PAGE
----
YouTube: Understanding How To Use Video Online, Part 2

In October, 161 million unique viewers watched 20.9 billion videos on YouTube.  Viewers watched an average of 7.1 hours on the platform in the U.S. alone according to comScore. While these are insane numbers, this really isn’t outside of our expectations. YouTube is the 100 pound gorilla in the online video world, and certainly the leader for consumer generated content, but how do brands use it to engage with target audiences? In order to answer that, we must first understand these concepts: why do people use it? How do people use it? What’s missing? And how do brands benefit from it?

Why People Use YouTube
The key to YouTube’s success has always been its simplicity and universal integration around the web. From beginning to end, it typically takes less than a half hour to upload video and send it to your network, be it through an email, tweet, Facebook post or embedding it in your website or blog. The only hiccup YouTube has in terms of integration with 3rd party platforms is that you must download a free plug-in on a blog. Outside of that, anyone, anywhere in the world can view your video. The ease of use for content providers means that audiences are forced to watch the content through the YouTube player because it was shared in that format. Additionally, it’s easy for them to copy the link of the video and then re-share it to their network of friends. Because of this, it has established itself as the go-to location for uploading and watching video.

How People Use YouTube
Individuals use YouTube to watch video in countless ways, but I want to focus on how people interact with branded video. I have never searched for video from a brand (outside of work) and I have never seen anyone else do so either. Instead, the primary way most people discover branded content is through social channels, embedded on the brand’s website or owned property and by clicking on search results – either brought to the top by SEO keywords or sponsored ads.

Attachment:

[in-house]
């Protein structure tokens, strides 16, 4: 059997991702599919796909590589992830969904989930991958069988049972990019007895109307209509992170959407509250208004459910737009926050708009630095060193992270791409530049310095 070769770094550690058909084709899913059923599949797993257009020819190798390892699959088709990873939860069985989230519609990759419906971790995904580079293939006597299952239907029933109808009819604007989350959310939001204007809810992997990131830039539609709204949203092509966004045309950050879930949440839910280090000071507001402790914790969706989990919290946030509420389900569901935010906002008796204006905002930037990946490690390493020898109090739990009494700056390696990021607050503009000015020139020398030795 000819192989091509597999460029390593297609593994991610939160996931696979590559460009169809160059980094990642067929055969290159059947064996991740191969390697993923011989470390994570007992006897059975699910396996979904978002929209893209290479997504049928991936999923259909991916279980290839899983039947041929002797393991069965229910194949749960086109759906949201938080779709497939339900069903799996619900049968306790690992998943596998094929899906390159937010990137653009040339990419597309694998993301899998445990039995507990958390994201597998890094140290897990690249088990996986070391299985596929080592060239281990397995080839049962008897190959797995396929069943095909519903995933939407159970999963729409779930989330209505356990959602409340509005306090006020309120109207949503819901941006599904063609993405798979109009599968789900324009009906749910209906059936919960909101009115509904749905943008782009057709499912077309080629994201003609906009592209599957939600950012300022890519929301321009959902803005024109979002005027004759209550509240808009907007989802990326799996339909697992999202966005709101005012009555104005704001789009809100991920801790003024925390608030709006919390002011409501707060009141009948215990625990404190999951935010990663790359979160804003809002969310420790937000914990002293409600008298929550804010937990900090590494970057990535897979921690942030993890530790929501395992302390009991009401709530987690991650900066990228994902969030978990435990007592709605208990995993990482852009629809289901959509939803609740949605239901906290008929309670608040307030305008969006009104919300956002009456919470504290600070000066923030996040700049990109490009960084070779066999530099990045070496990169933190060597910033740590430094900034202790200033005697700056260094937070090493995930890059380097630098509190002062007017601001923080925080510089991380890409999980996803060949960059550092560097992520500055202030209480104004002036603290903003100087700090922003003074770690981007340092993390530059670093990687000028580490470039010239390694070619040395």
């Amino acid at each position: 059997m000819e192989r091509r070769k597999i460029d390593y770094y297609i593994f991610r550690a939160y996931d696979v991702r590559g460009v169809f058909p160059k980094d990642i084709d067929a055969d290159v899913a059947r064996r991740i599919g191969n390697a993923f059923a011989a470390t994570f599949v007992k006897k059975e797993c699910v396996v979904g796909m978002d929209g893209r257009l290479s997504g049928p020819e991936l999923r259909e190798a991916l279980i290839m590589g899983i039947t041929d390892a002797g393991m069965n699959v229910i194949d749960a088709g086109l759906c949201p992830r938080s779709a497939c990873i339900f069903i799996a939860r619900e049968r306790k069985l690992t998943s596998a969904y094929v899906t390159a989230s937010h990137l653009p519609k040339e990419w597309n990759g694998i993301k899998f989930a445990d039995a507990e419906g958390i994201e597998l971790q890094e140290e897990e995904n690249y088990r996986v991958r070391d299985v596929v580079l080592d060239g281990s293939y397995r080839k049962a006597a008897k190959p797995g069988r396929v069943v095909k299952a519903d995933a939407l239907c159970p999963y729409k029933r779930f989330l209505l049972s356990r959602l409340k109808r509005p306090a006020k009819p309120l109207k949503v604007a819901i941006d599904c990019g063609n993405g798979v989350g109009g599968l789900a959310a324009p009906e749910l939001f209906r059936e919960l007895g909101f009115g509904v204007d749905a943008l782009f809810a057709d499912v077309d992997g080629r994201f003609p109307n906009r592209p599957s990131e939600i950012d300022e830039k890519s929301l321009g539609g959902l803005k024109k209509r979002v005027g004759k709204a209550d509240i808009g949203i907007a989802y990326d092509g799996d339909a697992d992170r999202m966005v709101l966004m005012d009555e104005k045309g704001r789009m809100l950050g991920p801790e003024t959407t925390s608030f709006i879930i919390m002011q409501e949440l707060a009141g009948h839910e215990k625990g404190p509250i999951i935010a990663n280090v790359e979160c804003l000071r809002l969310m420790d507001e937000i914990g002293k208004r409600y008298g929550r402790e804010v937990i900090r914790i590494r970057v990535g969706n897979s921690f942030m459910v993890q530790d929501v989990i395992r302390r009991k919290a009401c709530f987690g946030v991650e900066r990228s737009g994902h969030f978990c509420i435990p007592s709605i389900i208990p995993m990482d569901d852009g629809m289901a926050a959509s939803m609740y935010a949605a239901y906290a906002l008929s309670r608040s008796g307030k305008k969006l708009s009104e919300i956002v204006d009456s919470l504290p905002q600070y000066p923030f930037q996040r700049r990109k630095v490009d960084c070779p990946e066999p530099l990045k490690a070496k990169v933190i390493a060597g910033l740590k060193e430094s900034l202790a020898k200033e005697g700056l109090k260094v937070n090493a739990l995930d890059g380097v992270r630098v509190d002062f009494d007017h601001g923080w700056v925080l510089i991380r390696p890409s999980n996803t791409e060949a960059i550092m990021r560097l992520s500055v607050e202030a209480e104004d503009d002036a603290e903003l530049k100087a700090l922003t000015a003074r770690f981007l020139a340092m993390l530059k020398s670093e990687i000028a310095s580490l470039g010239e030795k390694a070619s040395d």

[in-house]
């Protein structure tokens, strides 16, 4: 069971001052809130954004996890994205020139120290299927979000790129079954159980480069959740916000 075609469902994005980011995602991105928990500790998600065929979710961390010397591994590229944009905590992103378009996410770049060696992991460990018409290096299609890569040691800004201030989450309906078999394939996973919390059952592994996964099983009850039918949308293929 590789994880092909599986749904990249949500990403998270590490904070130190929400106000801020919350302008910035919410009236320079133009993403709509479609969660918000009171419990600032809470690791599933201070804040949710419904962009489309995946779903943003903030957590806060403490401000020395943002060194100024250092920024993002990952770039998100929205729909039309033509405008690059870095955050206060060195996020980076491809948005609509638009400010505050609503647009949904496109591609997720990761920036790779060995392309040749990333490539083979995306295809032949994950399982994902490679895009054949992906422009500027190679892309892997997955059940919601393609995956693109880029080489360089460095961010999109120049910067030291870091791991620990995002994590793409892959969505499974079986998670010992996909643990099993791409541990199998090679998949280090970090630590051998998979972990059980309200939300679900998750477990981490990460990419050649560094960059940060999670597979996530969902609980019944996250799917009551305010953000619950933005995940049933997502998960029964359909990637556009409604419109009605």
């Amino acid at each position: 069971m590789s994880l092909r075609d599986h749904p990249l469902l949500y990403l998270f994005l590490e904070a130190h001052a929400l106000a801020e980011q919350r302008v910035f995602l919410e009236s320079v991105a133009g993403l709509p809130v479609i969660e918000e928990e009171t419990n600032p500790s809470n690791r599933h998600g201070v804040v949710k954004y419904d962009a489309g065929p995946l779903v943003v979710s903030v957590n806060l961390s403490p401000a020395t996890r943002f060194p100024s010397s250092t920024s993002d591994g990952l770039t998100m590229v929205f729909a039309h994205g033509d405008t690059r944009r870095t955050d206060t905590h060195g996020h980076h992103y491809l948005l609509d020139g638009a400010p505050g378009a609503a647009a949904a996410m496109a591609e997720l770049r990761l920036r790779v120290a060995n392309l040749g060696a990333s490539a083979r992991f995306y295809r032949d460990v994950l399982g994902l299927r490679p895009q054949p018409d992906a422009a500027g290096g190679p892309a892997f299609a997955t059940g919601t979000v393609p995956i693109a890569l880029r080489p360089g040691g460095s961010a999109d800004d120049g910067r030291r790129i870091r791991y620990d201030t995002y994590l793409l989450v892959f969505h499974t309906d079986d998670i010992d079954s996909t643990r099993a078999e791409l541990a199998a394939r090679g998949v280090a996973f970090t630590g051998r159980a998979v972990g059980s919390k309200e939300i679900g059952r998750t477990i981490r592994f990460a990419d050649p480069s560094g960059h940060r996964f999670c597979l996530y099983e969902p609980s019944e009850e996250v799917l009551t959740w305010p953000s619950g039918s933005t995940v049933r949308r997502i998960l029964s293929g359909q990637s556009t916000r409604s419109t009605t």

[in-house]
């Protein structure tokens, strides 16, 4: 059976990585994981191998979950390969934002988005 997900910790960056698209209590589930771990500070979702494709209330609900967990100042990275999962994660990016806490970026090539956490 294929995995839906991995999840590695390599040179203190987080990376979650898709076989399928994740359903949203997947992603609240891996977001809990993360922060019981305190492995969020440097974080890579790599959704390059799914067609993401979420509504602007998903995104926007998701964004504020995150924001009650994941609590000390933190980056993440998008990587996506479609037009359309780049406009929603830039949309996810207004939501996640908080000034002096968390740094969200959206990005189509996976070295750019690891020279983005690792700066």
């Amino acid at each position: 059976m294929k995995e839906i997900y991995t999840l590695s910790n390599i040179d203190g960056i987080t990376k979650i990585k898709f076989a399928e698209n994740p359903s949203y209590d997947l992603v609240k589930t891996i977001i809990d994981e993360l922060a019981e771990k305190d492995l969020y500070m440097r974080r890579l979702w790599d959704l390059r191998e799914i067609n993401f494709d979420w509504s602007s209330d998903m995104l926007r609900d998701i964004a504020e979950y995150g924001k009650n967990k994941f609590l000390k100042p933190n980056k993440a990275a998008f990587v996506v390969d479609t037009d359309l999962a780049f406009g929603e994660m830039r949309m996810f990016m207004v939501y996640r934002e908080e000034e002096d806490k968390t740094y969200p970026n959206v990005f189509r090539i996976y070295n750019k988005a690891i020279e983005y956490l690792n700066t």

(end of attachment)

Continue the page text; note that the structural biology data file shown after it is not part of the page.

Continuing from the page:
- Social Channels
When your brand’s video is shared over a social channel, whoever is sharing your video has now recommended that his network of friends and followers watch it. It’s one of the highest honors your team can achieve. However, getting multiple people to share your video is a challenge on multiple counts.  They need to not only discover your video, but also find it compelling enough to share. Luckily, YouTube has made the sharing process easy through its universal integration – including mobile. Still, getting initial views is hard. As mentioned in a previous post, there are many ways you can drive audiences to your video, but scale is limited by your budget and existing list of followers and fans.

- Embedding YouTube to your Owned Property
Often, brands use YouTube’s player to display their video on their website, Facebook or campaign site. The goals and measurements of results of video are going to be determined by the overall goals for the campaign or location of embedded video. I will go deeper into this in another post as this has more to do with campaign and digital channel than the video platform.

- Search Results (SEO)
There are five categories that drive your video up rankings in YouTube search results: title, tags, description, views and ratings. While views and ratings are relatively out of your control, optimizing your title, tags and description enables your video to show up on both YouTube and Google search results. Promoting your video and embedding your video in prime real estate will help you attract more views, resulting in higher rankings in search results. This is the primary way YouTube helps promote your video.